I’ve always liked puzzles a lot, technical or not, but for some reasons never quite fully enjoyed them during interviews. I’ve seen that a lot of people actually are in this same situation. In this post I’m questioning the usefulness of such techniques in the interview process, not their purpose in general.
First thing when approaching an interview like this might be to think that preparation is the key. Fortunately there’s no shortage of resources to study in advance. A quick search for related terms comes up with several tens millions of results:
It almost looks like a whole industry has developed around answering technical interview questions. Titles like “15 Mind-Bending Interview Questions”, “7 Interview Brain Teasers You Could Be Asked” are guaranteed to attract the competitive side of technical people, however, let’s ask ourselves a few questions:
- What is their actual benefit?
- How much are they helping the candidates in the interview?
- How much they improve the candidates?
- How much they predict about a candidate’s future performance?
- What if someone decides to spend a few days non-stop reading interview puzzles/questions/brain teasers?
I’ve heard from people with strong software development experience, that they prepare continuously for days before technical interviews by reviewing algorithms and tricky problems. A very similar problem exist in the related areas of security engineering/security research.
If we think about it, there is a good reason why an engineer needs to study these resources before an interview: because they are not part of the day-to-day job. We usually don’t have to solve the “100 Coins logic problem”, or the “Burning rope problem” or even do insane Big-Oh optimisations.
Back in the days (actually only a few years ago) puzzles, brainteasers and other similar challenges were very popular among big companies. This issue has been discussed a lot in the past, there is a great article in The New Yorker which captures the main points. Now even Google, famously known for its very hard logic puzzles, has banned the practice of brain teasers interview questions (Luckily it’s been a long while since I had this type of interview, incidentally with Google).
As noted in the article above, the main problem is decontextualization. Basically “instead of determining how someone will perform on relevant tasks, the interviewer measures how the candidate will handle a brainteaser during an interview, and not much more” (emphasis added).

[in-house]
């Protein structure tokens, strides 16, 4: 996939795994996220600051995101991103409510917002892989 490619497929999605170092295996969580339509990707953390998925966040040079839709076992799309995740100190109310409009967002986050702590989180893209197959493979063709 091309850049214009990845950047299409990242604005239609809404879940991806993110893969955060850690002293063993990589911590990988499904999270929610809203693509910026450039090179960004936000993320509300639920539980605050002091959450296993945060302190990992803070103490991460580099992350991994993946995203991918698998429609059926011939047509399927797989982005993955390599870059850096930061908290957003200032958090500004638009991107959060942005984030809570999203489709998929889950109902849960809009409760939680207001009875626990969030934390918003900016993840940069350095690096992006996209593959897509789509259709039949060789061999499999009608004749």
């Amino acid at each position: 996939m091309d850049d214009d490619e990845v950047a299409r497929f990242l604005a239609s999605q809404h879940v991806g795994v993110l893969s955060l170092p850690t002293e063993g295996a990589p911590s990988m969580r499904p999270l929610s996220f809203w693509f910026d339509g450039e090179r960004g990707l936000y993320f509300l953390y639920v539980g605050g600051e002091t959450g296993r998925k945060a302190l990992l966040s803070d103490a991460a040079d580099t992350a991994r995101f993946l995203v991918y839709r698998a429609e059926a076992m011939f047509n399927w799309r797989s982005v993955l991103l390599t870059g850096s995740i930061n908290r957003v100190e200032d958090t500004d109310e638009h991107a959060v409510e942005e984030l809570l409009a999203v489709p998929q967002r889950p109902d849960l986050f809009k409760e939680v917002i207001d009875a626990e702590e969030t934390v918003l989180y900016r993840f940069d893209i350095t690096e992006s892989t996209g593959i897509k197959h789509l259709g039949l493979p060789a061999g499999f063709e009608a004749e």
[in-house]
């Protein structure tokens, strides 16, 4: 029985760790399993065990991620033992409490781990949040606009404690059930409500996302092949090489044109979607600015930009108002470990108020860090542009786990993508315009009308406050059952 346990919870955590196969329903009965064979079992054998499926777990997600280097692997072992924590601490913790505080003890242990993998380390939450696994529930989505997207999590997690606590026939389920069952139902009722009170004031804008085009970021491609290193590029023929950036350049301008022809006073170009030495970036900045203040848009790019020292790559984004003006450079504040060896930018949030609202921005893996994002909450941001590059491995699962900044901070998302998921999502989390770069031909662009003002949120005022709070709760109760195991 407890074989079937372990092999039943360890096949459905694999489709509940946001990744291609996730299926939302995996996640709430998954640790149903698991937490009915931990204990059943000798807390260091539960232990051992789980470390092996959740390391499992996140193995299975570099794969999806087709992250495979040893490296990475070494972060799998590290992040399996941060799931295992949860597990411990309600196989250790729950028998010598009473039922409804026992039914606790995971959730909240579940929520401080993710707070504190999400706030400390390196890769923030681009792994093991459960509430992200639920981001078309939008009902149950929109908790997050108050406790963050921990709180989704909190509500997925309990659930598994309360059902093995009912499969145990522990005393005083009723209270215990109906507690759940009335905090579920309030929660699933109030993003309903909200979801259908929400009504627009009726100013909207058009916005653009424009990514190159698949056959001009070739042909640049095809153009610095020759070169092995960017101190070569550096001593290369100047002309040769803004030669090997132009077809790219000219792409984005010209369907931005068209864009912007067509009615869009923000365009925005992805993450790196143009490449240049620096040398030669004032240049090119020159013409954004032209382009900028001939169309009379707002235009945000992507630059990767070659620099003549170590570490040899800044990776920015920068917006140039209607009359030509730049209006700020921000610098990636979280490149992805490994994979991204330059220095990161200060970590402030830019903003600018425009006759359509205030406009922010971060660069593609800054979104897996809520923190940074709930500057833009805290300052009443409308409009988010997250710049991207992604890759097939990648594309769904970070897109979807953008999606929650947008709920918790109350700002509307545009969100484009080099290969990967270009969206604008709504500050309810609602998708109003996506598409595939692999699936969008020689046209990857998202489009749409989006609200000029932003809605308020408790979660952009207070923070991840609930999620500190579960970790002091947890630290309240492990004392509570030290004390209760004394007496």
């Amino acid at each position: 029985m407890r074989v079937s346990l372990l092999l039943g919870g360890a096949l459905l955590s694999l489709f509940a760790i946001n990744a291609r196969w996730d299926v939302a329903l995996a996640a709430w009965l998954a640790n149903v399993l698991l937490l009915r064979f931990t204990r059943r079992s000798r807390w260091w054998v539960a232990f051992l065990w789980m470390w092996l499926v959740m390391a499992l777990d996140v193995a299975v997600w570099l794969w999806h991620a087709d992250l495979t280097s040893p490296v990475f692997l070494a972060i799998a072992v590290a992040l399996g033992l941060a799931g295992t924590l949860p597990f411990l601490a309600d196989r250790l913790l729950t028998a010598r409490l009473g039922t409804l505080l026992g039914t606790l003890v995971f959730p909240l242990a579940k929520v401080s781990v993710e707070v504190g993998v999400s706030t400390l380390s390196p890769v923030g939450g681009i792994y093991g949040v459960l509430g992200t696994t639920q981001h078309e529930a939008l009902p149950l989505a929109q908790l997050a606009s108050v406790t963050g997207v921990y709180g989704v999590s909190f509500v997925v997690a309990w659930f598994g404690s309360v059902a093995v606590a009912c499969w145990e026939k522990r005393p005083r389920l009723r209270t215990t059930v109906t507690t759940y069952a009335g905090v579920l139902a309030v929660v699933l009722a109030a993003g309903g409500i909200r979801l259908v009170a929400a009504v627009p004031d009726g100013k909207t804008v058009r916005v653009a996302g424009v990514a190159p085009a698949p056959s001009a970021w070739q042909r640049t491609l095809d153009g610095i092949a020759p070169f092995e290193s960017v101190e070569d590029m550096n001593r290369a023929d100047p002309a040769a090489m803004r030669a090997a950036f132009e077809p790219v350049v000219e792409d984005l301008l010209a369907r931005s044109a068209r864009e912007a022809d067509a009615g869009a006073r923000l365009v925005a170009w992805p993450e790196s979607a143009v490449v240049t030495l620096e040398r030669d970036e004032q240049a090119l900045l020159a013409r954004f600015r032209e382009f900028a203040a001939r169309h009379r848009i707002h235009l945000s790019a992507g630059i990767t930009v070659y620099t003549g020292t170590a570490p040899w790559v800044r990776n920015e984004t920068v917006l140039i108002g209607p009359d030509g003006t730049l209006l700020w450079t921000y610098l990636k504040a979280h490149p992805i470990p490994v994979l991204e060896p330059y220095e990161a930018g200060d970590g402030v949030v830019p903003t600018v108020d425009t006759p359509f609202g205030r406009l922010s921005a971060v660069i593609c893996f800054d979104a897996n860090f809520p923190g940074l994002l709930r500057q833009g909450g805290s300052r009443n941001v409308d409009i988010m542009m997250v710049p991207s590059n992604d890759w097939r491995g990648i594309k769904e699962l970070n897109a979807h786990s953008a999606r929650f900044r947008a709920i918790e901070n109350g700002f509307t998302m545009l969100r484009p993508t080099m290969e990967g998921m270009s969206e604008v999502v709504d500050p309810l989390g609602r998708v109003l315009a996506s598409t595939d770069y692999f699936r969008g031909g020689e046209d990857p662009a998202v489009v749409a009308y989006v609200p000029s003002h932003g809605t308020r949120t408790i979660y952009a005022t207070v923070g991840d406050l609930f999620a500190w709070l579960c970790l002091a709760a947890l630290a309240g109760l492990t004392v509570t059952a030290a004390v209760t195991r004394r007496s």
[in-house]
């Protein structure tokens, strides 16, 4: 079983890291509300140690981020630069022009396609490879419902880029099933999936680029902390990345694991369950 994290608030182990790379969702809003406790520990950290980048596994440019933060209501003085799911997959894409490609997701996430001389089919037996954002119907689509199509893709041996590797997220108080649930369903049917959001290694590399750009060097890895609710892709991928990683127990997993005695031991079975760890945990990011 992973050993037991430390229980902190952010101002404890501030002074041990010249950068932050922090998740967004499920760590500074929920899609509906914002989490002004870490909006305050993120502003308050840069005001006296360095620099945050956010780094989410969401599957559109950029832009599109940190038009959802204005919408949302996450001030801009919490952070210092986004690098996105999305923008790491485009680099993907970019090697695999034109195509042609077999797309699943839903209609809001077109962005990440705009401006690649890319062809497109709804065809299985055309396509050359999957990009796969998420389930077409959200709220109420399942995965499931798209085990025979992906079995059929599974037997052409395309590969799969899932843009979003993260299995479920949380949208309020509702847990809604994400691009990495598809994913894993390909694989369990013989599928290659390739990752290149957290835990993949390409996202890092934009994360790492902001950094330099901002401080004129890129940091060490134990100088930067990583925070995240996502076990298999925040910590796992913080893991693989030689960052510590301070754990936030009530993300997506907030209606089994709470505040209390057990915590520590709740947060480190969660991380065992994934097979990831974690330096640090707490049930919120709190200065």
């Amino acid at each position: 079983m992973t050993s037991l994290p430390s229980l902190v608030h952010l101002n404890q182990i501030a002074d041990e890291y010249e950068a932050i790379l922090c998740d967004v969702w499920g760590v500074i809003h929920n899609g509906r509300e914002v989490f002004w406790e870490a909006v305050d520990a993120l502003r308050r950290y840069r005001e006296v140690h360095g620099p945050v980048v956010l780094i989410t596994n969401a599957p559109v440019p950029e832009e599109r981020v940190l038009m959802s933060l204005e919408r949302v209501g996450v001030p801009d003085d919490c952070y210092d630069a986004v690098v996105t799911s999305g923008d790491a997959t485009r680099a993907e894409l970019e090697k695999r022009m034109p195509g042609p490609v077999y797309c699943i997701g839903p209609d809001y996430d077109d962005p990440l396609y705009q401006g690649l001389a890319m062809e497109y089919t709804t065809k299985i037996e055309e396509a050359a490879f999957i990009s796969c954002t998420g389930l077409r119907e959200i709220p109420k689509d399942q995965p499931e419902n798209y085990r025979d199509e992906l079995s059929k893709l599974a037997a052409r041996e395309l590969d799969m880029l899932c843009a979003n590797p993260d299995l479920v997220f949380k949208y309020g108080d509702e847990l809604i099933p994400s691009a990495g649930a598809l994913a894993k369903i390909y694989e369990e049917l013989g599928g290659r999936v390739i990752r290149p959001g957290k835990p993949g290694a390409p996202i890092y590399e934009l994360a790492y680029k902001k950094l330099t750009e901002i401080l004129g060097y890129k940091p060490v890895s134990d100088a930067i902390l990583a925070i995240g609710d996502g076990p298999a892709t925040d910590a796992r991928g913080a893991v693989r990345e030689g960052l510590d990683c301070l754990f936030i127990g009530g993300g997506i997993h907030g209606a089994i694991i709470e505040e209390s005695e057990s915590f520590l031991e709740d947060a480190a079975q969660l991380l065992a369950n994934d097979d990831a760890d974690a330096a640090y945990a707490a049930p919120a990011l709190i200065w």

Here are two possible solutions extracted from the article:
- A highly standardised interview process — for instance, asking each candidate the same questions in the same order. To reduce the effect of thin-slicing judgement
- Focus on behavioral measures - past and future actions, relevant to the job. This could include writing code, going through a scenario exercise step by step, ar typical questions like “Were you ever in a situation when X?”, “How did you handle Y?”
Some companies now use a mixed approach, where an experienced technical interviewer will walk the candidate through a technical scenario. At each step he can actually gauge the interviewee actions from a technical and behavioural perspective. I would argue that this is the way to go. Switching a bit from engineering to security research and incident investigation, the approach actually fits perfectly. For example, possible general questions include:
- Tell me about the last time you had an incident, how did you deal with it?
- Who did you work with and how?
- Why did you choose this approach over X?
- What were your priorities?
- What would you have done if Y happened instead?
- How could this be prevented?
Branching from these questions, you can go a level up to policy related questions or down to more technical bits if needed. The are countless possibilities and variations and it mostly depends on the experience of the interviewer to steer the discussion in the right way. Also he has a lot of opportunities to sniff the STE. As a friend is saying, you basically want to know if the candidate can get the job done, not if he knows all the flags from the TCP header or a specific syscall number.
P.S. 1: Of course someone can argue that a determined candidate might as well prepare in advance answers for these questions, the same way he would do for traditional logic problems/puzzles/brain teasers. Nevertheless, this is one level above that because the interviewer can change the scenario at any moment.
P.S. 2: The puzzle in the logo of this post was invented by a New York City amateur magician, Paul Curry, in 1953. If you haven’t already, try to solve it.